Taiwan Adoption Records Now Open

One of the perceived advantages or tragedies of foreign adoption for some folks looking to adopt is that foreign adoptions have traditionally been closed. That is, the original birth certificate (OBC in adoption lingo) is sealed and a new one issued with the name of the adoptive parent(s) in the space for mother and/or father—and then that’s that.

But due to growing pressure from adoptees, laws are slowly changing abroad as they have here. Taiwanese adoptees 20 years or older - including those adopted internationally - are now entitled to their records. Younger adoptees may have access with their adoptive parent’s permission. This year, the Children’s Bureau of the Taiwan Ministry has mandated the establishment of a Child and Juvenile Adoption Information Center (CJAIC) with the authority to release information from about 10,000 records. In 2005, 141 visas were issued to Taiwanese orphans coming to the U.S.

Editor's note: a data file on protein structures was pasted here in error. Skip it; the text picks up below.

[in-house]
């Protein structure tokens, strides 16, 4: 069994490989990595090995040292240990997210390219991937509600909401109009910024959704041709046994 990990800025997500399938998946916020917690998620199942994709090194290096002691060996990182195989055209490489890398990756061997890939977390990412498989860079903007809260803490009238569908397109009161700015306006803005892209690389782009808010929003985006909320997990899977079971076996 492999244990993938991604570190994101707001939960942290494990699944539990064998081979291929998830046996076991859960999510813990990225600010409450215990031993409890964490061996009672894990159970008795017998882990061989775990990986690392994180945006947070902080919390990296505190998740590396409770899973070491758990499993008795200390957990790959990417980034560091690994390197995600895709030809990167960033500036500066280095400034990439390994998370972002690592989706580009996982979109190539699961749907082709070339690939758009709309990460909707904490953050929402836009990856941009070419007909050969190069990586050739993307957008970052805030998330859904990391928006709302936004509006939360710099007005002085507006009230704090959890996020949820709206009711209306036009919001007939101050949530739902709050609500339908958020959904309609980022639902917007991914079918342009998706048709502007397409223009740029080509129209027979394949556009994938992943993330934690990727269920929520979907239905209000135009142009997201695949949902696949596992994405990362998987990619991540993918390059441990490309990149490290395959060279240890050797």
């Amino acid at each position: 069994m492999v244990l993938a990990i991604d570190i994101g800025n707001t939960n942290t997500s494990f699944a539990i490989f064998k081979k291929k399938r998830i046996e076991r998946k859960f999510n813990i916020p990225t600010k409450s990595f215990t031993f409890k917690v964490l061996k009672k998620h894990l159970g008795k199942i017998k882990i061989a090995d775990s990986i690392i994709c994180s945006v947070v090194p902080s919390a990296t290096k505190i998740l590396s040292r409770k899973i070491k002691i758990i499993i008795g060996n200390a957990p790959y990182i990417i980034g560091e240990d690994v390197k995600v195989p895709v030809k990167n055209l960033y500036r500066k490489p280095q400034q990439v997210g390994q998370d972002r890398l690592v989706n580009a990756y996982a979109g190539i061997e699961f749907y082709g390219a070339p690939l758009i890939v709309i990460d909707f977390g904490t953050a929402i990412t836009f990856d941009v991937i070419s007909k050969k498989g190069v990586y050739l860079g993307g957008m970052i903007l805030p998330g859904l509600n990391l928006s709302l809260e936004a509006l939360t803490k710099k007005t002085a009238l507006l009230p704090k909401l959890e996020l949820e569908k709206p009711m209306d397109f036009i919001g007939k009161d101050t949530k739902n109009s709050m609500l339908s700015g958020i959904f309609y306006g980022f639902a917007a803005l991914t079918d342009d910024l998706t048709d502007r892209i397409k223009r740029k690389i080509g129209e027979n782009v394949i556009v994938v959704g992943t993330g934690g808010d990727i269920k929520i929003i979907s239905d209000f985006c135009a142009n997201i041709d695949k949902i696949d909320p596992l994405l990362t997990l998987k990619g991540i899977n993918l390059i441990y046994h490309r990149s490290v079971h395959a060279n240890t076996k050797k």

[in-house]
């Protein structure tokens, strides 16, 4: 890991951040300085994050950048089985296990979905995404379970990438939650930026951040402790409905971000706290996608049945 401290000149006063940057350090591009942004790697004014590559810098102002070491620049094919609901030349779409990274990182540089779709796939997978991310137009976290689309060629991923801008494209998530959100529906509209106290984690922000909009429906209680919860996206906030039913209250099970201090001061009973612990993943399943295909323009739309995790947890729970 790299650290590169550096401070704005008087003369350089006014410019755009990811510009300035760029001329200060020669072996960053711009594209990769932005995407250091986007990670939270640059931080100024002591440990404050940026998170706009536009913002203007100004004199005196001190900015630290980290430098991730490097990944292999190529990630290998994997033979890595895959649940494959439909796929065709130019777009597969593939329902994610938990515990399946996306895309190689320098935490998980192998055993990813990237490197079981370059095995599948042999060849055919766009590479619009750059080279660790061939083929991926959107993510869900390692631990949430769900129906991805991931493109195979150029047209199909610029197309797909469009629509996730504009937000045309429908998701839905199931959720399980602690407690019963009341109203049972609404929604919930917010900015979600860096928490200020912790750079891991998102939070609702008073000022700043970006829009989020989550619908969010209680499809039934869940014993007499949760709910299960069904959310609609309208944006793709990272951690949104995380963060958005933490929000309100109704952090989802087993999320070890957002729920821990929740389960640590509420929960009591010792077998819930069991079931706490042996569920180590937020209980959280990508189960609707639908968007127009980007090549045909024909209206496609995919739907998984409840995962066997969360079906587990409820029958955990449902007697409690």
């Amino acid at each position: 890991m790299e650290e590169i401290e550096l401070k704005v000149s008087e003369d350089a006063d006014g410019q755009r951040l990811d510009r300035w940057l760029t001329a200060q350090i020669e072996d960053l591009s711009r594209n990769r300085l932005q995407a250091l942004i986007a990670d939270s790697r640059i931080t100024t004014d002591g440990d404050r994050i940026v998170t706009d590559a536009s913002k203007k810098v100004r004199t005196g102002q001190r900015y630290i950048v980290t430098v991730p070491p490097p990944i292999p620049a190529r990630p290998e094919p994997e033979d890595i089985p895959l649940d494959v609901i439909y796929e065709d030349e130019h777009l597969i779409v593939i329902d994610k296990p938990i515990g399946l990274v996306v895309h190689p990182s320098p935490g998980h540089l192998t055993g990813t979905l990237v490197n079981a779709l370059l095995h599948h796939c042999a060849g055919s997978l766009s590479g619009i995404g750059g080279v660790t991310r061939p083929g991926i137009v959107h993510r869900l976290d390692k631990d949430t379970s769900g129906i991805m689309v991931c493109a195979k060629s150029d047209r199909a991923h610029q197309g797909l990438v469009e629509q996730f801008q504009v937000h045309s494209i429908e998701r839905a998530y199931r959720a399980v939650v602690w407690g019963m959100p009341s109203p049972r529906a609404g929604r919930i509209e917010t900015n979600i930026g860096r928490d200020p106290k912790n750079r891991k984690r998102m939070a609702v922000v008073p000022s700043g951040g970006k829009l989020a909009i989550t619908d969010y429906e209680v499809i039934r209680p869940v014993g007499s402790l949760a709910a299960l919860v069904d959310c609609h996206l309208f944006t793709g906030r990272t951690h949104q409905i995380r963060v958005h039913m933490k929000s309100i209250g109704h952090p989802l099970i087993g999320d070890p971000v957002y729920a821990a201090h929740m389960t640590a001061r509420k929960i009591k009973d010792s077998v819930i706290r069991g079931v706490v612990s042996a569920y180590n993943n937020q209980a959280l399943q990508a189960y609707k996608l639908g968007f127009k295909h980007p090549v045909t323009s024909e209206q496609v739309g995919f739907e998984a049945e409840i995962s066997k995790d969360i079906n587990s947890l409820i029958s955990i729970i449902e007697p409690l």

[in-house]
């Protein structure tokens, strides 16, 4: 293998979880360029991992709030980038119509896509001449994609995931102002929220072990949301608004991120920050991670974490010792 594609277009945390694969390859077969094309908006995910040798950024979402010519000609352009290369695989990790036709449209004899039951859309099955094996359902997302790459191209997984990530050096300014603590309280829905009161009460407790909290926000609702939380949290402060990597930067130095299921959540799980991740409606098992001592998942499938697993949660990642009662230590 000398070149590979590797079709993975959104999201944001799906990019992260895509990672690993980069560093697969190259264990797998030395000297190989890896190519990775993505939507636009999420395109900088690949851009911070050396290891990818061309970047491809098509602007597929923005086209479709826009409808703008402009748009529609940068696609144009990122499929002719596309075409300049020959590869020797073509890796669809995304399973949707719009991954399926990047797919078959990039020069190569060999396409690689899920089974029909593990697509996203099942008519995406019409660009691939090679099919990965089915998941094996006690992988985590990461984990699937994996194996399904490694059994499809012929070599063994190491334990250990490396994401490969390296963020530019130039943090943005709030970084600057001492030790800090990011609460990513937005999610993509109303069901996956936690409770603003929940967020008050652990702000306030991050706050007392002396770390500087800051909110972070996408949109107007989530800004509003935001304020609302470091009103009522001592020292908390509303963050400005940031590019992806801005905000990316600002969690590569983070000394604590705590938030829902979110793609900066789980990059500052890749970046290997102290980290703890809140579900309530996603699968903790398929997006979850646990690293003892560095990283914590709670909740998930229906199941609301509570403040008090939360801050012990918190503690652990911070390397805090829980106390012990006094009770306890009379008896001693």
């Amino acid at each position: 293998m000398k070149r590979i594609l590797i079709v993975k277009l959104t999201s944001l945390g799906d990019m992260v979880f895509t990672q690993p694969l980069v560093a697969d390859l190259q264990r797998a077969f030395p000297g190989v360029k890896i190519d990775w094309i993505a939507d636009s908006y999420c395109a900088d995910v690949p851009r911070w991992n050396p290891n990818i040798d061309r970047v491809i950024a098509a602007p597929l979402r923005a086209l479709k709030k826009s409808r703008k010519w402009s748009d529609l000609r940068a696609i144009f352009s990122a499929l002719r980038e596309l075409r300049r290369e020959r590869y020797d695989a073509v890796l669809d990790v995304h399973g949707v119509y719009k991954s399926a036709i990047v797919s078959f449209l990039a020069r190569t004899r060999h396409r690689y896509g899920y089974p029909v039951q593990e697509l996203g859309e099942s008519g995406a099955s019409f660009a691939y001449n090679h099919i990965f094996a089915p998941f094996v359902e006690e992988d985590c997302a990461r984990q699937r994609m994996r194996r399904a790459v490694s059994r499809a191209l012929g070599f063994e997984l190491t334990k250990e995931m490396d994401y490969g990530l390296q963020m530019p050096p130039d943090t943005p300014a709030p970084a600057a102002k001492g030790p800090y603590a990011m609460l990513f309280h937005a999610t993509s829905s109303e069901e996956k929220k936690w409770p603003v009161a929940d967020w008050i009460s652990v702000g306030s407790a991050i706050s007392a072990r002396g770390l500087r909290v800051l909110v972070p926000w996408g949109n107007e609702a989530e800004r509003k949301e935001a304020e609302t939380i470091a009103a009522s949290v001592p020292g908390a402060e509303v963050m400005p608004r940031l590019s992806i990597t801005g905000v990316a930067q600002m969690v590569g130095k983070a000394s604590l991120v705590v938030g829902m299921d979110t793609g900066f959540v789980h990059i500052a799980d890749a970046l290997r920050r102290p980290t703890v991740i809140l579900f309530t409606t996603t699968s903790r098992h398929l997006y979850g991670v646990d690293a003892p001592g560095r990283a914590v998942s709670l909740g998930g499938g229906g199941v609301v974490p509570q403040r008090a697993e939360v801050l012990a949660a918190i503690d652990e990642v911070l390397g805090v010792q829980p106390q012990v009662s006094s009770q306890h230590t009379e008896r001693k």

Other countries that allow identity access to adult adoptees are: Argentina, Austria, Belgium, Croatia, Denmark, England, Finland, France, Germany, Greece, Holland, Iceland, Ireland, Israel, Italy, Mexico, Netherlands, New Zealand, Norway, Portugal, Scotland, Spain, Sweden, Taiwan, Venezuela, Vietnam, Wales.

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